Loneliness, Milk in bags, 10 types of Corn
Week 3 in Ecuador.
There is a symbiotic relationship I think that most people take for granted myself included. It involves recognizing the difference between being surrounded by people and being seen by people.
This difference has been really integral to my being here in Ecuador. I am lonely. But as my very incredible and intelligent friend Simone told me “loneliness is part of the journey”. While I don’t like admitting it I am lonely but I have been thinking about Simone’s words everyday.
Culturally I am lonely I am here alone with no other students doing my own thing and not able to speak English. Yes I am quite literally alone. I have been working on exploring why exactly. I feel this as being culture shock. Such a broad statement culture shock.
This culture shock doesn’t stem from there being 10 different types of corn all with different names. It doesn’t come from milk in bags, the lack of washers and dryers, beggars, 17 year old mothers, or even a difference in religion. I am actually loosely ok with all of that.
My culture shock is derived from the absolute loneliness. The inconsideration for those around me and the inability to understand the meaning of privacy (specifically the lack of curtains and lack of support for mothers who are alone). The mothers laboring alone together I observed last week has really come to the realization that they are not seen. It drives me crazy not only because they are not seen for doing one of the most difficult things in a lifetime but also just on a general level people aren’t seen here. I am surrounded by people everyday. None of them actually see me and quite honestly I don’t see them either.
I am really trying to change that fact though. And as it turns out by actively seeing other people I feel a bit seen too. Simone’s words of it being part of the journey I couldn’t agree with more. It is part of the journey to see why I am alone and what is that bridge to being seen. I find it to be actually mandatory in the medical field. But I don’t believe others do.
The first evidence of not seeing was a patient this week. She was getting a hysterectomy and as one of the doctors moved the huge overhead lights she saw a reflection of her open abdomen. She began to scream and hit the doctor. While she couldn’t physically feel the pain (#epiduralsarekey) she made up the pain of such a traumatic event in her head. Instead of feeling physical pain she felt mental. The doctors ignored it and kept cutting saying there was no way she could see it despite her begging for them to move the reflection. Her hands were taped down and the was intebated. While she probably won’t remember this I will. I will also remember the complete disregard of the doctors for her pleas. Example one demonstrates the inability to see her distress and see that she needed help immediately not 5 minutes later when she started to hit.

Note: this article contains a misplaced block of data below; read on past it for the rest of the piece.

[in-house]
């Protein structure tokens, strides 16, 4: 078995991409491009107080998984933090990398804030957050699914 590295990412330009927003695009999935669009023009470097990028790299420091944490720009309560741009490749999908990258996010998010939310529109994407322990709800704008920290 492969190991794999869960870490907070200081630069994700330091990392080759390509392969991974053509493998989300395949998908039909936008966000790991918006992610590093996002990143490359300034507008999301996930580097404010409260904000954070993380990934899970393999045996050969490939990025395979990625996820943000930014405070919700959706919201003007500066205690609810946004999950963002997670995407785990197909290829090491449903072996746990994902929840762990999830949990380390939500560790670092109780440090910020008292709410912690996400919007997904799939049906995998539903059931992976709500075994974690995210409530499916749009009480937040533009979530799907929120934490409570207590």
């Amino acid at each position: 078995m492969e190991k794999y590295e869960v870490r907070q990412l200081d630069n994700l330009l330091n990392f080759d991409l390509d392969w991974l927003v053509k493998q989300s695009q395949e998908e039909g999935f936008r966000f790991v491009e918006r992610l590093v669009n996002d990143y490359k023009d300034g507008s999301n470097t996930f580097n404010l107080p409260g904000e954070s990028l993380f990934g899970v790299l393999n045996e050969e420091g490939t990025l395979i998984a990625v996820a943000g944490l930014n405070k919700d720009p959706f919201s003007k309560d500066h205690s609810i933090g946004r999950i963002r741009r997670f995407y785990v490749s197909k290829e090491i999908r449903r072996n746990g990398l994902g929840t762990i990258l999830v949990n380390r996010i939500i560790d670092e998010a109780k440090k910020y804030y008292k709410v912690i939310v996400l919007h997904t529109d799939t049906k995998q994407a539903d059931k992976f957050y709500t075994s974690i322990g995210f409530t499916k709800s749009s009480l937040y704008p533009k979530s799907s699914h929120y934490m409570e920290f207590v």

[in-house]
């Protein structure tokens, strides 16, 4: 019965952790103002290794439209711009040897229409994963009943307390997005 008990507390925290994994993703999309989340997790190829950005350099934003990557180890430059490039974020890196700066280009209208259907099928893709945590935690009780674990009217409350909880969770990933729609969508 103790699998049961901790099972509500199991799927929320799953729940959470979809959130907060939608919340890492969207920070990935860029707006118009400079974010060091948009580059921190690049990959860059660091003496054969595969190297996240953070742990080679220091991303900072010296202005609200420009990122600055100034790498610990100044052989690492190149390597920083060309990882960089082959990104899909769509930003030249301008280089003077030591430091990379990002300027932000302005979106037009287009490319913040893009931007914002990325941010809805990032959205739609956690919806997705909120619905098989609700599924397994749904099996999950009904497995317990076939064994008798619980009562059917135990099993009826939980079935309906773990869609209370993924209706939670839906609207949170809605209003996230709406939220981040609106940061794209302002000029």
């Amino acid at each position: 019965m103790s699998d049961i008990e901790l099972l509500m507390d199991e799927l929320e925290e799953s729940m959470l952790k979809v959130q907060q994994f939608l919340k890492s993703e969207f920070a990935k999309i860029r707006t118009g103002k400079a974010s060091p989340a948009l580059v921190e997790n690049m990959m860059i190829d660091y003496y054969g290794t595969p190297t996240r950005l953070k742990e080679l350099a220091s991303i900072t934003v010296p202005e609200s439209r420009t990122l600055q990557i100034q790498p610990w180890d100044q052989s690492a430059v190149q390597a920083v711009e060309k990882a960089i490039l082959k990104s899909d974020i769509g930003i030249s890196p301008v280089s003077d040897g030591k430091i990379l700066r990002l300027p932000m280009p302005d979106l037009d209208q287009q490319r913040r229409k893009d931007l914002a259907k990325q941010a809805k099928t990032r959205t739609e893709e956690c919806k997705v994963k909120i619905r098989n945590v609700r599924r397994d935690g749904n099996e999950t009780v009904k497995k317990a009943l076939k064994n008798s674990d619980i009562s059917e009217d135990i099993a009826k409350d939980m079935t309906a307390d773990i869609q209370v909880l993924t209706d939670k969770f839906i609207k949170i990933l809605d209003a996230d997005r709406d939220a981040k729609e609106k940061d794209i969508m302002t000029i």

Example two a patient was shivering and cold. One of the side effects of surgery bad circulation during. She was complaining of the cold. The other interns with me just kind of ignored her and stared over her at the operation. She continued to shiver and I reached out my more than warm hands to her clenched taped down fist. As I warmed up her hands the interns looked so displeased. They looked at me like I had gone insane. At first for 2 seconds I felt insecure. I was just warming up her ice-like fingers. But then as her fingers unclenched she held my hands until my hands were colder than hers. She stopped shivering and shaking and seemed more comfortable. In this example she was seen both mentally and physically, and heard. Not only that but through doing this I discovered this feeling of being seen as well.
By being seen I felt less lonely. The difference between these two examples personally is huge. I felt helpless to help the screaming women. Seeing others ignore her for a while upset me because I felt so alone in being witness to her pain. The second example I was able to help at least a bit. I was able to see her and I was seen.
Bottom line for these experiences is that by even offering some words to acknowledge the pain or just a hand it can make the distinction between human and machine. Between a patient feeling like an open living textbook procedure or a person going through a hard time. I thuroughly encourage holding someone’s hand. I have done it a few things and it seems to be a pretty universal sign of acknowledgement and respect. By engaging past the mandatory you can see people. Then you can be seen. TaDa symbiotic relationship. I enjoy being alone as it turns out and hey it actually makes it easier to see people.
I hope y’all enjoy your one type of corn lives, milk in cartons, washers and dryers. I am going to kick it here alone and learn to see people better. I hope you do to! I enjoy it. If you don’t feel seen I am happy to talk to anyone and try to see them best I can!
Thank you Simone for those insightful words.